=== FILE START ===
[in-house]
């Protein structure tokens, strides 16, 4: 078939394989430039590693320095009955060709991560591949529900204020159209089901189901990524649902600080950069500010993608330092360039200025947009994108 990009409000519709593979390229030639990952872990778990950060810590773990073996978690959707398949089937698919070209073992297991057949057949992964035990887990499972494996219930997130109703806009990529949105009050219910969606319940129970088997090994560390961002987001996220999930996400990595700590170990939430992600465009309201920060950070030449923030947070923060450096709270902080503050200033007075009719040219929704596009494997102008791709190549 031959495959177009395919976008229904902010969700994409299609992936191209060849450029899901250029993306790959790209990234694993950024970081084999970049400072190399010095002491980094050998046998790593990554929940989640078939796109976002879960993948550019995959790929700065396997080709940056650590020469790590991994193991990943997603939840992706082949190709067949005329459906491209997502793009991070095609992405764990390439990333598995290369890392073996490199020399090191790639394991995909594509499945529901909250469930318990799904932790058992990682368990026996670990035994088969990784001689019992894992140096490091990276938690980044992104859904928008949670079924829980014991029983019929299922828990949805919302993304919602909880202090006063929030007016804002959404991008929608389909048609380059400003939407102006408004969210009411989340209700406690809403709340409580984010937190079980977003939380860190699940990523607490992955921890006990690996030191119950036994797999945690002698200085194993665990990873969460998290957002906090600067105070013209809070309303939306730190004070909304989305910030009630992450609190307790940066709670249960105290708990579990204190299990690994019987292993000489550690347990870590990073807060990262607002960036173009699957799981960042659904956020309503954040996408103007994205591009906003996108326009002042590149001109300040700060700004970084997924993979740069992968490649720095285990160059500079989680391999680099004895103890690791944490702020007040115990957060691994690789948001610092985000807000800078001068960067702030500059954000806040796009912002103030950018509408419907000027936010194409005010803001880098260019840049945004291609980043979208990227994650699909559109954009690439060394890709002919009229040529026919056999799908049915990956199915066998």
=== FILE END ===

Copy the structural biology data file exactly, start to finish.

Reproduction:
[in-house]
């Protein structure tokens, strides 16, 4: 078939394989430039590693320095009955060709991560591949529900204020159209089901189901990524649902600080950069500010993608330092360039200025947009994108 990009409000519709593979390229030639990952872990778990950060810590773990073996978690959707398949089937698919070209073992297991057949057949992964035990887990499972494996219930997130109703806009990529949105009050219910969606319940129970088997090994560390961002987001996220999930996400990595700590170990939430992600465009309201920060950070030449923030947070923060450096709270902080503050200033007075009719040219929704596009494997102008791709190549 031959495959177009395919976008229904902010969700994409299609992936191209060849450029899901250029993306790959790209990234694993950024970081084999970049400072190399010095002491980094050998046998790593990554929940989640078939796109976002879960993948550019995959790929700065396997080709940056650590020469790590991994193991990943997603939840992706082949190709067949005329459906491209997502793009991070095609992405764990390439990333598995290369890392073996490199020399090191790639394991995909594509499945529901909250469930318990799904932790058992990682368990026996670990035994088969990784001689019992894992140096490091990276938690980044992104859904928008949670079924829980014991029983019929299922828990949805919302993304919602909880202090006063929030007016804002959404991008929608389909048609380059400003939407102006408004969210009411989340209700406690809403709340409580984010937190079980977003939380860190699940990523607490992955921890006990690996030191119950036994797999945690002698200085194993665990990873969460998290957002906090600067105070013209809070309303939306730190004070909304989305910030009630992450609190307790940066709670249960105290708990579990204190299990690994019987292993000489550690347990870590990073807060990262607002960036173009699957799981960042659904956020309503954040996408103007994205591009906003996108326009002042590149001109300040700060700004970084997924993979740069992968490649720095285990160059500079989680391999680099004895103890690791944490702020007040115990957060691994690789948001610092985000807000800078001068960067702030500059954000806040796009912002103030950018509408419907000027936010194409005010803001880098260019840049945004291609980043979208990227994650699909559109954009690439060394890709002919009229040529026919056999799908049915990956199915066998």